15 MAY, 2014
The Government will increase its investment in contestable science with $56.8 million of operating funding over three years starting from 2015/16 as it continues to grow its science and innovation expenditure as part of the Business Growth Agenda, Science and Innovation Minister Steven Joyce says.
“High-quality scientific research is critical to increasing innovation and economic growth, and therefore to improving the lives of New Zealanders,” he says.
“Contestable science funding is an important component of the overall science funding system, and this additional funding will provide more opportunities for more research projects of scale across institutions and industry.”
This announcement continues a commitment to keep significantly growing the science investment budget in tough fiscal conditions to position New Zealand well as an innovative small country on the global stage.
“The Government has set a goal of increasing public expenditure on science to 0.8 per cent of GDP as fiscal conditions allow. Each year we have added investment through programmes like the National Science Challenges, the Marsden Fund, and the development of Callaghan Innovation.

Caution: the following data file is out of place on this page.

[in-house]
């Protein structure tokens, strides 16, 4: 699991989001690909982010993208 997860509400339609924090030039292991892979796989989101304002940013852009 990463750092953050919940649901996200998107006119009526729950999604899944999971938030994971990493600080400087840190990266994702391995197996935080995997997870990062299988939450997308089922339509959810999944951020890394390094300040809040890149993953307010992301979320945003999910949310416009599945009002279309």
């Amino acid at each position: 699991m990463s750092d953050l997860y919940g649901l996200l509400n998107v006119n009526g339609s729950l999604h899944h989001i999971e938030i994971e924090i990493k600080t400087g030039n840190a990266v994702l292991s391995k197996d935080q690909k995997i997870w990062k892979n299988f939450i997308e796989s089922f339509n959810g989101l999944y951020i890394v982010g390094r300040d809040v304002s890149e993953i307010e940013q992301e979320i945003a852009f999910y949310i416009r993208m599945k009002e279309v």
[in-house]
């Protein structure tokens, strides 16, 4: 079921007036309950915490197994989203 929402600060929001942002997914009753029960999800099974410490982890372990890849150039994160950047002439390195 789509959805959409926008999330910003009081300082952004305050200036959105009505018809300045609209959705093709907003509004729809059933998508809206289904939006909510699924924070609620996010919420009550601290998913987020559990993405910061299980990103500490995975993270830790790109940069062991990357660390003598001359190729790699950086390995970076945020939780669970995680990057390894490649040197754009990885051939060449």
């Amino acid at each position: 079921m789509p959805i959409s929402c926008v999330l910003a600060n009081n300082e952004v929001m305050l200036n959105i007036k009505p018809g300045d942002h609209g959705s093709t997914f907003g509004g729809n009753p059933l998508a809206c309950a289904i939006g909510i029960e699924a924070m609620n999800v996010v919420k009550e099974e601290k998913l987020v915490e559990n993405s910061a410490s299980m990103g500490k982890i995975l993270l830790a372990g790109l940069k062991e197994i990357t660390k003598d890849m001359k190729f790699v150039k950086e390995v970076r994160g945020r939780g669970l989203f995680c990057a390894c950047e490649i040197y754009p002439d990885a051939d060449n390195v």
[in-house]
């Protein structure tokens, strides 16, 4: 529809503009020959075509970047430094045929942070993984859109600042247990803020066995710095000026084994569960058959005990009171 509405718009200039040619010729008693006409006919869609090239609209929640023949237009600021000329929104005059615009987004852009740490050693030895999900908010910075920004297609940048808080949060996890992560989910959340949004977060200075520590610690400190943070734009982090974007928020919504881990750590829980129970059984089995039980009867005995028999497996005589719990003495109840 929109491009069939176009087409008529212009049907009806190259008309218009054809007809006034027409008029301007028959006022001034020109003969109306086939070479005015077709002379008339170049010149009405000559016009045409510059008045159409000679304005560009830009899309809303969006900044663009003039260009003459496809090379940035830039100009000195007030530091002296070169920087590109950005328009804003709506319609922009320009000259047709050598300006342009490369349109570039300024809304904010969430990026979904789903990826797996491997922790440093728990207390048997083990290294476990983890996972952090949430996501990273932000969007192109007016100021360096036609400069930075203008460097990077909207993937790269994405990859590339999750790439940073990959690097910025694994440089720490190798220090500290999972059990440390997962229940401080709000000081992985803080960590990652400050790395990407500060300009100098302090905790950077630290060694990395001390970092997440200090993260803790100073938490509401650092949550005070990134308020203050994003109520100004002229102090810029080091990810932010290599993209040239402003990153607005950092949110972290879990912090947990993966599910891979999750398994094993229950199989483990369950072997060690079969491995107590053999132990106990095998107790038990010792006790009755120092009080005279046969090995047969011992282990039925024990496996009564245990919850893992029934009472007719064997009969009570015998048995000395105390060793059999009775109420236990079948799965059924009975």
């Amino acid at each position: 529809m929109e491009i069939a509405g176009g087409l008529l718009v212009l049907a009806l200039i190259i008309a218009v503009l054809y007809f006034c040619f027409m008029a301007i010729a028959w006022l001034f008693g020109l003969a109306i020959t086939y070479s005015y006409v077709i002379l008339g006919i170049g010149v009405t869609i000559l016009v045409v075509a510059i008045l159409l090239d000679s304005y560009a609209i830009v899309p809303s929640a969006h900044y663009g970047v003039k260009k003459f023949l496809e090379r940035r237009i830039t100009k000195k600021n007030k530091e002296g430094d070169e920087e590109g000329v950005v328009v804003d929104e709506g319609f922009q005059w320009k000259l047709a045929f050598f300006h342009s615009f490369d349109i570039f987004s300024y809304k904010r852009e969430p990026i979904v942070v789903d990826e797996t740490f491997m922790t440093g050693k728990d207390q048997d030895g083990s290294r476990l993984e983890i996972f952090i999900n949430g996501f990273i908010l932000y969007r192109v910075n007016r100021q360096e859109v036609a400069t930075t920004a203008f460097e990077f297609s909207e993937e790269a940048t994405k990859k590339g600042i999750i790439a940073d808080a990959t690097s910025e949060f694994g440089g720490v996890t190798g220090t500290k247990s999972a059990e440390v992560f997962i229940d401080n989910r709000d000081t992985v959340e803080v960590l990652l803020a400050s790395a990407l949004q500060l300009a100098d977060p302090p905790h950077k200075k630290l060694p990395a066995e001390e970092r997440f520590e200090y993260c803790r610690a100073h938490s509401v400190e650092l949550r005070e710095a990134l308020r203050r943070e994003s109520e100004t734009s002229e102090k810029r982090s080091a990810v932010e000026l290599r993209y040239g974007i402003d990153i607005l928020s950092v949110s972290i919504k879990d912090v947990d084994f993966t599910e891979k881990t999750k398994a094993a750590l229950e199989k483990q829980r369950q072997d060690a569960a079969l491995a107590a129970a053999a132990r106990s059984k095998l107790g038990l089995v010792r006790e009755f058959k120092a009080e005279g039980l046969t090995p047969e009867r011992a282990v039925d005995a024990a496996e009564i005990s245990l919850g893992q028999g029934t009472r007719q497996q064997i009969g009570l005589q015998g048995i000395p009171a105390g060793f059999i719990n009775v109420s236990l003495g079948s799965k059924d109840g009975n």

“This initiative, and the additional $53 million for Centres of Research Excellence also announced in Budget 2014, take us closer to that goal.
“Our total annual cross-government investment in science and innovation is expected to reach $1.5 billion by 2015/16.”
The National Statement of Science Investment, which is being drafted, highlights the Government’s commitment to investment in science, which has increased by more than 60 per cent since 2007/08.
“This additional funding will help to achieve the goal set out in the statement – of a science system that produces high-quality, relevant, internationally connected research that makes a real difference to New Zealanders,” Mr Joyce says.
“The Statement also sets out our intention to reform the contestable funding system from 2015, to make it more flexible, less complex and more closely focused on research that is of relevance to New Zealand. This funding will support those reforms.”
The additional funding will be available from the 2015 contestable science funding round, with further increases planned for the 2016 and 2017 rounds. It will be managed by the Ministry of Business, Innovation and Employment.
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